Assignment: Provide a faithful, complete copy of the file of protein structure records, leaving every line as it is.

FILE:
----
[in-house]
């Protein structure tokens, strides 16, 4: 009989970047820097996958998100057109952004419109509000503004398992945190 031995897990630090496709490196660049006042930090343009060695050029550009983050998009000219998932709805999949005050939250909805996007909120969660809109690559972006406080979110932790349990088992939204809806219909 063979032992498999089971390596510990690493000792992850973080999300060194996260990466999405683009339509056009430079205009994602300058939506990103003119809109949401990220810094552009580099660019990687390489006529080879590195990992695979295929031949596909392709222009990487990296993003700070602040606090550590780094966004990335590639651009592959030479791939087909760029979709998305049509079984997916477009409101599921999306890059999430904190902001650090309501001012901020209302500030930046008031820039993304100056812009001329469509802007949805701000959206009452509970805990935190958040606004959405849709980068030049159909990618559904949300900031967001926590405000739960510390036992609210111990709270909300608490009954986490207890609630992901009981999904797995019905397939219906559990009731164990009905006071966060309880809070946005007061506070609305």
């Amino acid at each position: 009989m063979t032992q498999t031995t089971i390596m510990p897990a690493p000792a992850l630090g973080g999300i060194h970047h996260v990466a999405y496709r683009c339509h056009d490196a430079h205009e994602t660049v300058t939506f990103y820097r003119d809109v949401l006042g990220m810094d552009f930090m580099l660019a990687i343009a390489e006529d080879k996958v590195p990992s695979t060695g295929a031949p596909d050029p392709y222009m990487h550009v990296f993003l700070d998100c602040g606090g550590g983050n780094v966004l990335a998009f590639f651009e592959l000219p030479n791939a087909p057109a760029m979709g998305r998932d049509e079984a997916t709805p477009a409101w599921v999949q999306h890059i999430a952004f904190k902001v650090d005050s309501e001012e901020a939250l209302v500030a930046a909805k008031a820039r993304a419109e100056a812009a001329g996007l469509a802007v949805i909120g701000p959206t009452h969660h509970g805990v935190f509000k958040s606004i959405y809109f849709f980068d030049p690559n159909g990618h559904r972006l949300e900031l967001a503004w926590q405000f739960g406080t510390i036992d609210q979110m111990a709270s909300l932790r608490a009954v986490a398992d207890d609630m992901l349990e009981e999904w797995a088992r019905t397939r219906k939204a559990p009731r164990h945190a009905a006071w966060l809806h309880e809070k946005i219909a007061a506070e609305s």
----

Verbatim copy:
[in-house]
């Protein structure tokens, strides 16, 4: 009989970047820097996958998100057109952004419109509000503004398992945190 031995897990630090496709490196660049006042930090343009060695050029550009983050998009000219998932709805999949005050939250909805996007909120969660809109690559972006406080979110932790349990088992939204809806219909 063979032992498999089971390596510990690493000792992850973080999300060194996260990466999405683009339509056009430079205009994602300058939506990103003119809109949401990220810094552009580099660019990687390489006529080879590195990992695979295929031949596909392709222009990487990296993003700070602040606090550590780094966004990335590639651009592959030479791939087909760029979709998305049509079984997916477009409101599921999306890059999430904190902001650090309501001012901020209302500030930046008031820039993304100056812009001329469509802007949805701000959206009452509970805990935190958040606004959405849709980068030049159909990618559904949300900031967001926590405000739960510390036992609210111990709270909300608490009954986490207890609630992901009981999904797995019905397939219906559990009731164990009905006071966060309880809070946005007061506070609305």
């Amino acid at each position: 009989m063979t032992q498999t031995t089971i390596m510990p897990a690493p000792a992850l630090g973080g999300i060194h970047h996260v990466a999405y496709r683009c339509h056009d490196a430079h205009e994602t660049v300058t939506f990103y820097r003119d809109v949401l006042g990220m810094d552009f930090m580099l660019a990687i343009a390489e006529d080879k996958v590195p990992s695979t060695g295929a031949p596909d050029p392709y222009m990487h550009v990296f993003l700070d998100c602040g606090g550590g983050n780094v966004l990335a998009f590639f651009e592959l000219p030479n791939a087909p057109a760029m979709g998305r998932d049509e079984a997916t709805p477009a409101w599921v999949q999306h890059i999430a952004f904190k902001v650090d005050s309501e001012e901020a939250l209302v500030a930046a909805k008031a820039r993304a419109e100056a812009a001329g996007l469509a802007v949805i909120g701000p959206t009452h969660h509970g805990v935190f509000k958040s606004i959405y809109f849709f980068d030049p690559n159909g990618h559904r972006l949300e900031l967001a503004w926590q405000f739960g406080t510390i036992d609210q979110m111990a709270s909300l932790r608490a009954v986490a398992d207890d609630m992901l349990e009981e999904w797995a088992r019905t397939r219906k939204a559990p009731r164990h945190a009905a006071w966060l809806h309880e809070k946005i219909a007061a506070e609305s």